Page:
Sightseeing expenses in Hawaii, including the cost of admission tickets for day tours, museums, and attractions, usually cost an average of $31 per day, per person.
Tours and Activities in Hawaii
For Hawaii, here are a few prices for actual activities, tours, and tickets provided by various companies:
Big Island: 1-Hour Eco-Friendly Glass Bottom Reef Tour:
Big Island: Eco-Friendly Twilight Manta Ray Adventure:
Big Island: Full Day Adventure through Kohala Waterfalls:
Deluxe Big Island Mercedes Guided Tour to Anywhere:
From Kona and Waikoloa: Intimate Volcano Discovery Tour:
From Waikiki: Pearl Harbor Premium Tour:
Hilo: Dolphin Adventure and Tropical Reef Snorkel Boat Tour:
Hilo: Hilo Bay and Coconut Island SUP Guided Tour:
Hilo: Wailoa River to King Kamehameha Guided Kayaking Tour:
Hilo: Wailoa River to King Kamehameha Statue Guided SUP Tour:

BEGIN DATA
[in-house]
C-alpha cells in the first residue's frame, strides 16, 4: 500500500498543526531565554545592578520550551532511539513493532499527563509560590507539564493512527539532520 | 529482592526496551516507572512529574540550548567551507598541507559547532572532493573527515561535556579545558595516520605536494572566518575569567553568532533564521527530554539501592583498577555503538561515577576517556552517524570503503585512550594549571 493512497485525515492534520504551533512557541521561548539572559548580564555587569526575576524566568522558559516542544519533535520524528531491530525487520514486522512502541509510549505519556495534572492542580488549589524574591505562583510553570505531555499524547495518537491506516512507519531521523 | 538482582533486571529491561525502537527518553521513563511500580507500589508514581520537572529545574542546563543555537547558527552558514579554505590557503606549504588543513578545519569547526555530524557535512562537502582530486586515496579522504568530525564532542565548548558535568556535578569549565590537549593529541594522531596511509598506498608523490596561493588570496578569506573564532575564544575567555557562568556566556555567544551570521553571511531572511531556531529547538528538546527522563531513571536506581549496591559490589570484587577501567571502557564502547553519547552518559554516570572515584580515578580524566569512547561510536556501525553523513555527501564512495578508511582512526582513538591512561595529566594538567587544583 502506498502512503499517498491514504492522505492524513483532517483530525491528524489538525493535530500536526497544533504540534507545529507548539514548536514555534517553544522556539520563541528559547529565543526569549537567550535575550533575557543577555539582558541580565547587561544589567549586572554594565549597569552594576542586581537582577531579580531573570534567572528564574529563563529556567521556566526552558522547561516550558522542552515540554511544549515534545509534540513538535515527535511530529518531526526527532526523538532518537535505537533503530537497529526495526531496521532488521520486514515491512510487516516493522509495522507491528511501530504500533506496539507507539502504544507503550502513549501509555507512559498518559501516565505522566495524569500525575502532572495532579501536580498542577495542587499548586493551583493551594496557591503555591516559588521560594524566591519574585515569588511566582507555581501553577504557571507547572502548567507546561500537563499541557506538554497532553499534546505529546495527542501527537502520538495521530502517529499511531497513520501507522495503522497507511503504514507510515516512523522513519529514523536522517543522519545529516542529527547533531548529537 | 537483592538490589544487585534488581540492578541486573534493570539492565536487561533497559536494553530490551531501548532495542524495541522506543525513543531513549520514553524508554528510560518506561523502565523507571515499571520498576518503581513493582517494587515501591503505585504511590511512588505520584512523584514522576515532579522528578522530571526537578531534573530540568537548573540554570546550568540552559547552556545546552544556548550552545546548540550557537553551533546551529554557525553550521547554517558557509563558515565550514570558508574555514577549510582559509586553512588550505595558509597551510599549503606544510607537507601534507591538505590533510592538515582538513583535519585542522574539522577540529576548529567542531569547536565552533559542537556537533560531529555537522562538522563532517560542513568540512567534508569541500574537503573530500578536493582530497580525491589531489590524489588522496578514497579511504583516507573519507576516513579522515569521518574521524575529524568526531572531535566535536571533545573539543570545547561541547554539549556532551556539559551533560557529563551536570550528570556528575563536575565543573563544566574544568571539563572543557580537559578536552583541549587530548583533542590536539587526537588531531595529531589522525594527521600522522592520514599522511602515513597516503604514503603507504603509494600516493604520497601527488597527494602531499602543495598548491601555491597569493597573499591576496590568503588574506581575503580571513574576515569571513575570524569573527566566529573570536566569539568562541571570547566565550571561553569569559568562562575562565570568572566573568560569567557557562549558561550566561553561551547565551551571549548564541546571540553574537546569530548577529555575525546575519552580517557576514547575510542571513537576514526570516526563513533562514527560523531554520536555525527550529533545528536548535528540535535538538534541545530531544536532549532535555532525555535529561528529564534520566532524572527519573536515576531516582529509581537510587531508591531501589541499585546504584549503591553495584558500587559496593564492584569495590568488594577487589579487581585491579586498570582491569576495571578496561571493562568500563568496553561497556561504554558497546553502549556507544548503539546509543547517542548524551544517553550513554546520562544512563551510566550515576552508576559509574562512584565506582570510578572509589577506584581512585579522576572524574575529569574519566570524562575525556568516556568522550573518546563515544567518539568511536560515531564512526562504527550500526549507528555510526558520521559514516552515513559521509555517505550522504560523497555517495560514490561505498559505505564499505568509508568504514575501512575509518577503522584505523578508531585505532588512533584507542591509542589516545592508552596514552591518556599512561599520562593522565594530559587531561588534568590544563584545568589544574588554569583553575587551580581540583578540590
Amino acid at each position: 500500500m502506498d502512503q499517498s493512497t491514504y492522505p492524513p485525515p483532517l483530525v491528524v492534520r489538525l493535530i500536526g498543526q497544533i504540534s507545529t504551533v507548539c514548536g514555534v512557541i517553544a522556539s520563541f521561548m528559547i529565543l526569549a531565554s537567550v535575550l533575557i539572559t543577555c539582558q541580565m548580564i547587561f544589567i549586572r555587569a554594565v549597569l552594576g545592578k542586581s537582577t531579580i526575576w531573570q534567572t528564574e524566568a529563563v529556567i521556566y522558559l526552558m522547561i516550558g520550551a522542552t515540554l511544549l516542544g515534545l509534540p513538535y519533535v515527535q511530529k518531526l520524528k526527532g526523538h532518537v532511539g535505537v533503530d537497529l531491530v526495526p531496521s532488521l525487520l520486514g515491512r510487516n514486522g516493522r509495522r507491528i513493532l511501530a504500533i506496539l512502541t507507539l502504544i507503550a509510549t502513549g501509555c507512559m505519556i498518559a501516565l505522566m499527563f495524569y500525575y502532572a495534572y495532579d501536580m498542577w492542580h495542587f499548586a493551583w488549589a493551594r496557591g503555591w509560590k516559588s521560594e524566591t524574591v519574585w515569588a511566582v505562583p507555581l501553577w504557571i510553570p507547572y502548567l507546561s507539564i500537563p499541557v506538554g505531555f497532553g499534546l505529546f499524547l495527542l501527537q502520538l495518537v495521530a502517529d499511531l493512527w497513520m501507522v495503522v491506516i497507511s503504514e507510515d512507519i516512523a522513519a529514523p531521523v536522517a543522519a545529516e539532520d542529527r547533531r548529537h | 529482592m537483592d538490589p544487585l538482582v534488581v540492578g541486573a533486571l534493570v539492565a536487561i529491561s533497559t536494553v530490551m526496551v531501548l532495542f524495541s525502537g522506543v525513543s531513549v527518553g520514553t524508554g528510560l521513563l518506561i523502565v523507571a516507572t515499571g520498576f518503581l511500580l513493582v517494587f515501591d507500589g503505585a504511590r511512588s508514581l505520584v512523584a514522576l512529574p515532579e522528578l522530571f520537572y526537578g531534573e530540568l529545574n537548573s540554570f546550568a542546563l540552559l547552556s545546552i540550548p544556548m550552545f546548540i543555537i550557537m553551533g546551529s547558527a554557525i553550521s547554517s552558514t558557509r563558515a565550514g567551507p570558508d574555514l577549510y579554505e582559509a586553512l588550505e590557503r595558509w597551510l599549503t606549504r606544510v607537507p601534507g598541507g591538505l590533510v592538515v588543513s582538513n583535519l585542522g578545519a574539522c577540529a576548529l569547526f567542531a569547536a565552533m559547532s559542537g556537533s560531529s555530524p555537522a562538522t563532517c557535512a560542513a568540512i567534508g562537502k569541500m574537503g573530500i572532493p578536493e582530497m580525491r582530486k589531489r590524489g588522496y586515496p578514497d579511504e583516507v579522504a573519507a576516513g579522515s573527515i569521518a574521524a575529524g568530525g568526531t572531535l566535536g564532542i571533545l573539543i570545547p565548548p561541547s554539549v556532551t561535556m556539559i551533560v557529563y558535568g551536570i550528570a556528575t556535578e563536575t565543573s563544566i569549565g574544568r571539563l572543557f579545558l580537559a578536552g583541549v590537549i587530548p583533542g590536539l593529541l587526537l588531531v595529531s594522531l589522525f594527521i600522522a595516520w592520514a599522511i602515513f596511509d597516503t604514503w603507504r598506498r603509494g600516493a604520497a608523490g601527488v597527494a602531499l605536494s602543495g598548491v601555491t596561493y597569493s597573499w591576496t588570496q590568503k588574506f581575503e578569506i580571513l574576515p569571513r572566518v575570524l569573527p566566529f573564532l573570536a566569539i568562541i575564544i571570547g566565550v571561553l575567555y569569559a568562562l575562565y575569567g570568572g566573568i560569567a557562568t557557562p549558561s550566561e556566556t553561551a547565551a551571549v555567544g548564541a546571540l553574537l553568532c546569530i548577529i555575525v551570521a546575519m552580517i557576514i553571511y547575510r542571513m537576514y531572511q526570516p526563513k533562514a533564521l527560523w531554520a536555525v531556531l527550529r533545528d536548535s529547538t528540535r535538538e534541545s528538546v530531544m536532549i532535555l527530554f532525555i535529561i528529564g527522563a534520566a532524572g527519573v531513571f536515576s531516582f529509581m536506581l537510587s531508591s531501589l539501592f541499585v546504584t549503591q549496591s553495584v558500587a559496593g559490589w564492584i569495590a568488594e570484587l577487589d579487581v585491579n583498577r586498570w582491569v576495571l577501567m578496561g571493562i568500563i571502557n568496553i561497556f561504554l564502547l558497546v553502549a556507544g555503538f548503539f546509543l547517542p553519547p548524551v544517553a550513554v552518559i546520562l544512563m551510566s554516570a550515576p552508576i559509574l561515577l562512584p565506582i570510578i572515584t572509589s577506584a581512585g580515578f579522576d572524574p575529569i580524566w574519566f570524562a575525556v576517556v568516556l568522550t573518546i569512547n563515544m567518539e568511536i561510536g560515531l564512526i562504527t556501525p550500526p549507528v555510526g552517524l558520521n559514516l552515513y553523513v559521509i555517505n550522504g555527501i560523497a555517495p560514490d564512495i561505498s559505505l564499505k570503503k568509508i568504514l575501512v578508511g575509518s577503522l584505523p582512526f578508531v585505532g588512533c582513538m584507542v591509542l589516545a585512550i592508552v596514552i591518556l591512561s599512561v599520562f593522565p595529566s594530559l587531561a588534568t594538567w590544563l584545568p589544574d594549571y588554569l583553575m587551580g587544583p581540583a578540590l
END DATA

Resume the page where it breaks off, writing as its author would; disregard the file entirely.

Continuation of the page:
Honolulu: Beginner Scuba Diving Adventure:
Honolulu: Beginner Snorkeling Tour with Videos:
Alcoholic beverages can often be a significant portion of a traveler's budget, and the costs can vary greatly from person to person. In Vermont, the average amount that a visitor spends on alcoholic beverages per day is $15.
Typically, people visiting Hawaii spend on average $16 on alcoholic beverages per person, per day.
When we compare the travel costs of actual travelers between Vermont and Hawaii, we can see that Hawaii is more expensive. And not only is Vermont much less expensive, but it is actually a significantly cheaper destination. So, traveling to Vermont would let you spend less money overall. Or, you could decide to spend more money in Vermont and be able to afford a more luxurious travel style by staying in nicer hotels, eating at more expensive restaurants, taking tours, and experiencing more activities. The same level of travel in Hawaii would naturally cost you much more money, so you would probably want to keep your budget a little tighter in Hawaii than you might in Vermont.